Production of a further Trachinotus species, T. blochii, whose natural territory extends along the whole of the East African coast from the Red Sea to South Africa, has advanced much further. This Trachinotus species is farmed under the name “Golden Pompano” in considerable quantities particularly in China (Region Xiamen). Mortality problems and health problems in the early phases of the fishes’ lives have presumably been overcome for the production volume has shot up. Whereas in 2006 production amounted to only a few hundred tonnes, one year later it was more than 15,000 t and in 2010 more than 24,000 t were produced. Interest in this fish which is offered on the market practically all the year round in sizes from 400 to 1,200 g is growing in other Asian countries, too, particularly in Malaysia, India and Singapore.
In a lot of countries, and particularly in the Mediterranean region, meagre (Argyrosomus regius) which is also called croaker or corbina is extremely popular. The meat of this fish which can produce easily audible drumming and croaking noises with its swim bladder is very tasty and highly desirable so that the annual catches from the fishery which are often under 5,000 t cannot satisfy demand. Like nearly all fish species that grow to a relatively large size – meagre can reach a length of 2 m and a weight of 75 kg – the fishes grow very fast during the first months of their lives, something which is of course a positive feature for aquaculture. A drawback, on the other hand, is the fact that these fishes are predators, eating above all herring, sardines and other school fish, and thus requiring protein-rich feed in aquaculture, too. The high market value of the larger fishes over 2 kg in particular compensates for the high production costs, however, particularly since meagre is otherwise not a demanding fish and grows well at temperatures of between 16 and 20 °C. In countries like France or Spain meagre have been produced for years in varying quantities. Up to 2007 annual production amounted to around just a few hundred tonnes but rose in 2008 and 2009 to about 4,000 t. Based on this level it then more than tripled to 14,634 t just one year later in 2010. What is amazing is not only the explosive growth in volume but also the country that was behind this production: Egypt, which has for years been considered the biggest fish farming nation in Africa. The FAO statistics named Egypt’s production of meagre in 2008 for the first time at slightly more than 2,000 t, and then in 2010 at 12,246 t.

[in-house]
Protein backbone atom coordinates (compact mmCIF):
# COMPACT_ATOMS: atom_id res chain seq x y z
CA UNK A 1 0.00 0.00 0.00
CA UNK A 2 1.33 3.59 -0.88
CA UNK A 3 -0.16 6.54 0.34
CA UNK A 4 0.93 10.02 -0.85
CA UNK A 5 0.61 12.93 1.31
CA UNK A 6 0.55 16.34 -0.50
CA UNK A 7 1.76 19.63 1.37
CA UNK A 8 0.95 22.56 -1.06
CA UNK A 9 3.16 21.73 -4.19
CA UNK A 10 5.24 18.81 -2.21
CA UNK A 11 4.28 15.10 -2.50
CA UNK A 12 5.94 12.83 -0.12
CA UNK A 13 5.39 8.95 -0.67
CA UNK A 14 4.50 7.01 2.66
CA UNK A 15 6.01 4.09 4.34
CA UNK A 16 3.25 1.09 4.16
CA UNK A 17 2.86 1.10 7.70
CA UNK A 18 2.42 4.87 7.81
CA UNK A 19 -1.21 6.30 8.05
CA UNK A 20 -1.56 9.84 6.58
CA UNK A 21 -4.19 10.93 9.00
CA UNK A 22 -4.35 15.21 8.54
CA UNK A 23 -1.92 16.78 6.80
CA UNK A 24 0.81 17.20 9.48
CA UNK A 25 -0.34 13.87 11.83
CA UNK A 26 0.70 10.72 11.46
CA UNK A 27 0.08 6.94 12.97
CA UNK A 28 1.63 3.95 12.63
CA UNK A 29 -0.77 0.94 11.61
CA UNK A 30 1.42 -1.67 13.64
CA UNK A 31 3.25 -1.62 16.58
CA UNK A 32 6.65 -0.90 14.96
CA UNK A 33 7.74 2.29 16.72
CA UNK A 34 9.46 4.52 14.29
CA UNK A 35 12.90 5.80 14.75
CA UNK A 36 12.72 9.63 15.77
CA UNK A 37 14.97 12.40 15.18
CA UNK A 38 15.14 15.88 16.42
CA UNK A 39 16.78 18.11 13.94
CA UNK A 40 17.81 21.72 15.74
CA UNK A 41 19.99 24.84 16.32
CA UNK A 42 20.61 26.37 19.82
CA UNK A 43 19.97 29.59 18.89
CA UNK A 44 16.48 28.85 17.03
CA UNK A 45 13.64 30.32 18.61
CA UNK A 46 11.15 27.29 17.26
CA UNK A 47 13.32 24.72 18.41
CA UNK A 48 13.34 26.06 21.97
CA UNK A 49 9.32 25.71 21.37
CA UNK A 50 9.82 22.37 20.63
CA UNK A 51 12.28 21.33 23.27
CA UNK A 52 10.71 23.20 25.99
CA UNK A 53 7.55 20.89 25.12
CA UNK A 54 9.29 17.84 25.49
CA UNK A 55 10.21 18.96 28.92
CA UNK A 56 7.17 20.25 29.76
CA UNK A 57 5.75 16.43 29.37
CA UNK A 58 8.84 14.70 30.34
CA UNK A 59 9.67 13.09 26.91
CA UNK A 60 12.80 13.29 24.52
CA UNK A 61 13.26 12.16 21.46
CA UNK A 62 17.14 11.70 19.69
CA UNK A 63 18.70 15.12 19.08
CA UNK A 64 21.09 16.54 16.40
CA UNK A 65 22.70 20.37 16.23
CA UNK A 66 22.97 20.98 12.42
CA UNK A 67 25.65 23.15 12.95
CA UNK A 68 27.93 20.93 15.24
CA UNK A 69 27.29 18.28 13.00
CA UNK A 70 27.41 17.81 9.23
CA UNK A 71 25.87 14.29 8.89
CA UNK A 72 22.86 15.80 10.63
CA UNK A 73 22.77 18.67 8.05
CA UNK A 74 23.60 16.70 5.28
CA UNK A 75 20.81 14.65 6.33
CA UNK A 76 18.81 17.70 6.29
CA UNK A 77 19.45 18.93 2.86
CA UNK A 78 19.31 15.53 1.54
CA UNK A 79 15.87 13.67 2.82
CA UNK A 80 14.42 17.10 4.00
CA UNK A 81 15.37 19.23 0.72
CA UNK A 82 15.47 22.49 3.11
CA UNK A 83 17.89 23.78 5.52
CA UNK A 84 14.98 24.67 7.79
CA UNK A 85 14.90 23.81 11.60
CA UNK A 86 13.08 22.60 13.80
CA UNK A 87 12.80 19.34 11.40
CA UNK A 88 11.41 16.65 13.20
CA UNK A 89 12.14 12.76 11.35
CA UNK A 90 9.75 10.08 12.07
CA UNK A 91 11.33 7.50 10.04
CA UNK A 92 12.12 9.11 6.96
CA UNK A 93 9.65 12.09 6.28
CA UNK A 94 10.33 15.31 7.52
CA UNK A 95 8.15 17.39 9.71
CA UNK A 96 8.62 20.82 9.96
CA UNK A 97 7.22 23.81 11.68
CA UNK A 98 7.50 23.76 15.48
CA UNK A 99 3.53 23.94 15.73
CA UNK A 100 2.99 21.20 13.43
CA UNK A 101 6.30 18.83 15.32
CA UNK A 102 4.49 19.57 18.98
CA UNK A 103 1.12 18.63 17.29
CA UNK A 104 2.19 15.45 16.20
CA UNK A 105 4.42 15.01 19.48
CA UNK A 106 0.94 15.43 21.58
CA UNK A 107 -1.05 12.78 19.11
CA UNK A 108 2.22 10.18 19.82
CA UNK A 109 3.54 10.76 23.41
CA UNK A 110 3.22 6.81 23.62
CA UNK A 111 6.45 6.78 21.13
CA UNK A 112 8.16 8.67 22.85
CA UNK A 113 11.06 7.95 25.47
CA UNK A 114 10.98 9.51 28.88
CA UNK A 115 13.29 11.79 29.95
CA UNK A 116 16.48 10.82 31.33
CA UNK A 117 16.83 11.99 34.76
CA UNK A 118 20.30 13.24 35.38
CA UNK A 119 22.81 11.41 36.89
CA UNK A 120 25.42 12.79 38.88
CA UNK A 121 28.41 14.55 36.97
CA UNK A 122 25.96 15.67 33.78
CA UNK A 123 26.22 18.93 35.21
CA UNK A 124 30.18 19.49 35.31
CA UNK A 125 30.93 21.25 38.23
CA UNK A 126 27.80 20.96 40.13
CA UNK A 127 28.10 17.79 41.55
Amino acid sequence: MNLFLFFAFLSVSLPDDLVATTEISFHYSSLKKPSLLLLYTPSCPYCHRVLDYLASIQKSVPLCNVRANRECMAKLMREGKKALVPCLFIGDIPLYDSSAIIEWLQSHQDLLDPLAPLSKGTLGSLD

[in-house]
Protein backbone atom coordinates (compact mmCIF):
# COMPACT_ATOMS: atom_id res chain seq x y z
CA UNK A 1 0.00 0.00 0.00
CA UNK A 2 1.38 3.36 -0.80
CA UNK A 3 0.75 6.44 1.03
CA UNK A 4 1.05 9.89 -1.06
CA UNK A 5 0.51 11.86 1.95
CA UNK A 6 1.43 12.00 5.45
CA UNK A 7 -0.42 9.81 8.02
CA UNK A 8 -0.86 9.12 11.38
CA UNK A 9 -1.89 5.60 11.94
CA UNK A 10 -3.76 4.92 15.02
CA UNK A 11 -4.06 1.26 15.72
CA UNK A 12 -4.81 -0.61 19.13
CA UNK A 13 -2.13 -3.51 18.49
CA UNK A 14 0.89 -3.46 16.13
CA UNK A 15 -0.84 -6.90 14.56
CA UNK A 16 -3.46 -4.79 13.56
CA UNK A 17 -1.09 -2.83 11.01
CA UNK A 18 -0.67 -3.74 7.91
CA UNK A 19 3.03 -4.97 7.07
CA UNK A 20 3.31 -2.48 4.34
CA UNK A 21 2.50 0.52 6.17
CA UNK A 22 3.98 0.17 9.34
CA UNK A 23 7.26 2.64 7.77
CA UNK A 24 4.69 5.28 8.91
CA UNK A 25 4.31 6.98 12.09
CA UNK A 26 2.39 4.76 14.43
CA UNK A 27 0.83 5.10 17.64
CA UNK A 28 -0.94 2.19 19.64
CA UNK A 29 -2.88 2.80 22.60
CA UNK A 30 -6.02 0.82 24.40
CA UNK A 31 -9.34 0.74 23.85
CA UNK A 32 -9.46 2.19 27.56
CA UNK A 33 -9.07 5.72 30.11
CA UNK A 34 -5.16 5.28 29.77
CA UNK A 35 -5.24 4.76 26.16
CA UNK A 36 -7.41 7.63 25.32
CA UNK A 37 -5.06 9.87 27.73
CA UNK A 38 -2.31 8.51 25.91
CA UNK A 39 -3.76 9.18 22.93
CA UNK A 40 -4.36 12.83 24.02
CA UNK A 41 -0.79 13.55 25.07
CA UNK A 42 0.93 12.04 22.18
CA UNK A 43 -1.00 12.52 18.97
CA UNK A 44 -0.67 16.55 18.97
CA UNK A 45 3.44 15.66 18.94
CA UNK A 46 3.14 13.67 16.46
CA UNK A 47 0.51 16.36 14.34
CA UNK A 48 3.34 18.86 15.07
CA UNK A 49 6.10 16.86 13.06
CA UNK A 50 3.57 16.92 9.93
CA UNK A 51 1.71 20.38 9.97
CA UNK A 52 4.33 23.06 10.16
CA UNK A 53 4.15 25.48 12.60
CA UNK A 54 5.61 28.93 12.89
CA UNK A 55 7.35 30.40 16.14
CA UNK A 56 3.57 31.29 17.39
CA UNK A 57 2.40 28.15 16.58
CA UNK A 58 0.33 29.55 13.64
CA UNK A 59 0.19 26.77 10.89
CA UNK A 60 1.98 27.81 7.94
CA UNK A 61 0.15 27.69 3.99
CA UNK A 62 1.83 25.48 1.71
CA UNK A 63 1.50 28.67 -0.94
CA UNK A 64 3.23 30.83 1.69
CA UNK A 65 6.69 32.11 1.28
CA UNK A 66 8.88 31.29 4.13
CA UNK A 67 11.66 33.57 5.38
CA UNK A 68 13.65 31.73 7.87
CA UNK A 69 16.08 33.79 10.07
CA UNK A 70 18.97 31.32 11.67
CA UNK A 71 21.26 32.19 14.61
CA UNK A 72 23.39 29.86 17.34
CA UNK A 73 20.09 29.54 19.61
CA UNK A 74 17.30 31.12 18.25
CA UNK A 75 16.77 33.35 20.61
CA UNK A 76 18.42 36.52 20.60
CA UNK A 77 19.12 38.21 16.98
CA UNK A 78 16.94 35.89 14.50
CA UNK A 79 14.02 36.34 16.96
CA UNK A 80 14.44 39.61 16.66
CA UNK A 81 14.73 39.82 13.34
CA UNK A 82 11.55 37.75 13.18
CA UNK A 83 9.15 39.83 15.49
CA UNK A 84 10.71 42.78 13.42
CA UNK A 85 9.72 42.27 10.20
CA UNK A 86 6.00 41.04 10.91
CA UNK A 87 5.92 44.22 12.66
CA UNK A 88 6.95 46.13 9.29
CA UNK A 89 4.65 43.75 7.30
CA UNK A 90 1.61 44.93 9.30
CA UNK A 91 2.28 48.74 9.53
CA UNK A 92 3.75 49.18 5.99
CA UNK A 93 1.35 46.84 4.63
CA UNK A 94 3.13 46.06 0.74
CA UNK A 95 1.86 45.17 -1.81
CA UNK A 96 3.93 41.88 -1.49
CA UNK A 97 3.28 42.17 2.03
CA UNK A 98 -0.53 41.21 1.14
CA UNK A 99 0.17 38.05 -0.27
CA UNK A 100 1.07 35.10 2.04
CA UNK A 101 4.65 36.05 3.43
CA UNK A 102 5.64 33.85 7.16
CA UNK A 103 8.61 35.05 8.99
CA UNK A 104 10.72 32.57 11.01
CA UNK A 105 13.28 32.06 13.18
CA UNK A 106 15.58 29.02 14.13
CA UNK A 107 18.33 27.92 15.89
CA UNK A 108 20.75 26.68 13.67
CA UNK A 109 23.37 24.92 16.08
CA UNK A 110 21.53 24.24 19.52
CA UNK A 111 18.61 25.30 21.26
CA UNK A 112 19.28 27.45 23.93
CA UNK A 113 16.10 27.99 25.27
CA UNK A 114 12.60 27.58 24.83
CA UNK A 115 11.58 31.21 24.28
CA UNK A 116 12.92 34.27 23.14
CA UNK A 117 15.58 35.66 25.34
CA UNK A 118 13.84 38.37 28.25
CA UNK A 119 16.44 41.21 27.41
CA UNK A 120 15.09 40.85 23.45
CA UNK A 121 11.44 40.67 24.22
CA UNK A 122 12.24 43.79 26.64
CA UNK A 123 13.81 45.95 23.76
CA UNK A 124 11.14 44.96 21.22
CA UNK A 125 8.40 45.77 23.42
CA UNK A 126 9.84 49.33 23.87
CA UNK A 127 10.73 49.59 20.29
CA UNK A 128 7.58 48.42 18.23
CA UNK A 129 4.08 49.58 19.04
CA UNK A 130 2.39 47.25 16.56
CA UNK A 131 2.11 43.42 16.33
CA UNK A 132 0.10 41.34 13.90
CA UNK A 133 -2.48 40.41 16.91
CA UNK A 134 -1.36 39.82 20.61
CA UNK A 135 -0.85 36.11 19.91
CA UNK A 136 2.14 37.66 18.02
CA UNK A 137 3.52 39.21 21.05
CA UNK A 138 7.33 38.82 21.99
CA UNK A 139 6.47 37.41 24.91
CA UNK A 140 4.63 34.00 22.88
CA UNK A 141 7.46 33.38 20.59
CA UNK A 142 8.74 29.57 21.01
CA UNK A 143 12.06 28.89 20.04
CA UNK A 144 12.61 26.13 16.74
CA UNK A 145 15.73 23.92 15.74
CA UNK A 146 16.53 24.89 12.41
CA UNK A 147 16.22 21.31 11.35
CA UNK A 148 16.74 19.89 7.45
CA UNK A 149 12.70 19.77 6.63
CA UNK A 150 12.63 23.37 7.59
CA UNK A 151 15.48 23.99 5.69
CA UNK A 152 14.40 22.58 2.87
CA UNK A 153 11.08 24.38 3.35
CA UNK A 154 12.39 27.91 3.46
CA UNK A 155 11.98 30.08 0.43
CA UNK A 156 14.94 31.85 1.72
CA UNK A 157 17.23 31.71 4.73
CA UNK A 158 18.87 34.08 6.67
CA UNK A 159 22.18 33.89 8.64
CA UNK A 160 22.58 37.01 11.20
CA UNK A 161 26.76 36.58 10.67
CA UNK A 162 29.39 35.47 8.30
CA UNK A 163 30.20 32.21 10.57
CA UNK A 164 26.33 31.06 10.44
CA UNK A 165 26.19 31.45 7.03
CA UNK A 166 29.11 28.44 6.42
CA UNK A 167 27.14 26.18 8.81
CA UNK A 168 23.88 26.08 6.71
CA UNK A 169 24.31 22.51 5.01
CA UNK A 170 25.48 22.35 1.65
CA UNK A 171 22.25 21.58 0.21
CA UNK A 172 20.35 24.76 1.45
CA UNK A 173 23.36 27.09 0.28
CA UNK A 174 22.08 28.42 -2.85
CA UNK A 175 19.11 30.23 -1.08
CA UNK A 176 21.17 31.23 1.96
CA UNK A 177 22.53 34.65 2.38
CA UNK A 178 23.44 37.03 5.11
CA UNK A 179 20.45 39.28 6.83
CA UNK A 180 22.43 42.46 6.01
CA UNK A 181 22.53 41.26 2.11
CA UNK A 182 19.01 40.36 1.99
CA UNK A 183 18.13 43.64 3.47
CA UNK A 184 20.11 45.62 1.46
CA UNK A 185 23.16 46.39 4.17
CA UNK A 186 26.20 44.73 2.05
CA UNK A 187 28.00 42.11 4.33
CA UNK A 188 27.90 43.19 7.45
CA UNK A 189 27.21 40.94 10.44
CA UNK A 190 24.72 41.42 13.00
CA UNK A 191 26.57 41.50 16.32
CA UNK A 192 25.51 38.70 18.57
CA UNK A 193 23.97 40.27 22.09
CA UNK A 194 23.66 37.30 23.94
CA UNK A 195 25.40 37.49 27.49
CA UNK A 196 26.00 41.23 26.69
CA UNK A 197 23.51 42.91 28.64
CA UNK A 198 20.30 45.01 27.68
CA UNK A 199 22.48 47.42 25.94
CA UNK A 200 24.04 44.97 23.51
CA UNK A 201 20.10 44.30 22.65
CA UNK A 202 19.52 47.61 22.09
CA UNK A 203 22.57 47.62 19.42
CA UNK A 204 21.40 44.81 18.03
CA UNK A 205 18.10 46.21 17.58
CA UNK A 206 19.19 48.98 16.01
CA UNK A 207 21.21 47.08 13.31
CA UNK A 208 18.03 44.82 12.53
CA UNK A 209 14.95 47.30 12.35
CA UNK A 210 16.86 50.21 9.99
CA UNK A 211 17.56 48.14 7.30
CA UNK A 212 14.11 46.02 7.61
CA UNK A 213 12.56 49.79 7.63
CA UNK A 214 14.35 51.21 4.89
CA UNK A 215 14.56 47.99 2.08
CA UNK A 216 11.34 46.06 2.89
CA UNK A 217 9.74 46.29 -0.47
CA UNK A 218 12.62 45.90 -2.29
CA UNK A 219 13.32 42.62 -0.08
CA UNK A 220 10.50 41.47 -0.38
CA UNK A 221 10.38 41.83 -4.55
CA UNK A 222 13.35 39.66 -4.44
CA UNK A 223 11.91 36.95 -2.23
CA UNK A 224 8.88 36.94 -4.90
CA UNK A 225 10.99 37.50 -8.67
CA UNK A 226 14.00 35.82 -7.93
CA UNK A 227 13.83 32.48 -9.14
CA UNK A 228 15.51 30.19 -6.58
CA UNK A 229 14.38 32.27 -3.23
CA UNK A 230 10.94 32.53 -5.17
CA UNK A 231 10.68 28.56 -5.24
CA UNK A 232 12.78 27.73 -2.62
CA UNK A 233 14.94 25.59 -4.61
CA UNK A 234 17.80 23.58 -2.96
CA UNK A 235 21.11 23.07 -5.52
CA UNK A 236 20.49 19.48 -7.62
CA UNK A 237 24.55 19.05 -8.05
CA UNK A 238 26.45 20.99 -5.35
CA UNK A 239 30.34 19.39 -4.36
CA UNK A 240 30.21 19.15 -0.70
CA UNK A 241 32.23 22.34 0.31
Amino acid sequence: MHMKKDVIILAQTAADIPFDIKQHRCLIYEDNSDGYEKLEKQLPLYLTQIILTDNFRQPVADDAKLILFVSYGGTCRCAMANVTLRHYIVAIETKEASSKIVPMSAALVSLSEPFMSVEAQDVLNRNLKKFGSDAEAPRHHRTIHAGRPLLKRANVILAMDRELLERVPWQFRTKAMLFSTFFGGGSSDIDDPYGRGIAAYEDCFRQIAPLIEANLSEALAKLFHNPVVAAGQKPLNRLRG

Another meagre species is produced in South Australia: Japanese meagre or suzuki (Argyrosomus japonicus) The main buyer is the USA where the white flesh of this fish which is rich in Omega 3 fatty acids is seen as a reasonably priced alternative for the expensive Chilean seabass (Dissostichus eleginoides). Suzuki costs only half the price of Chilean seabass.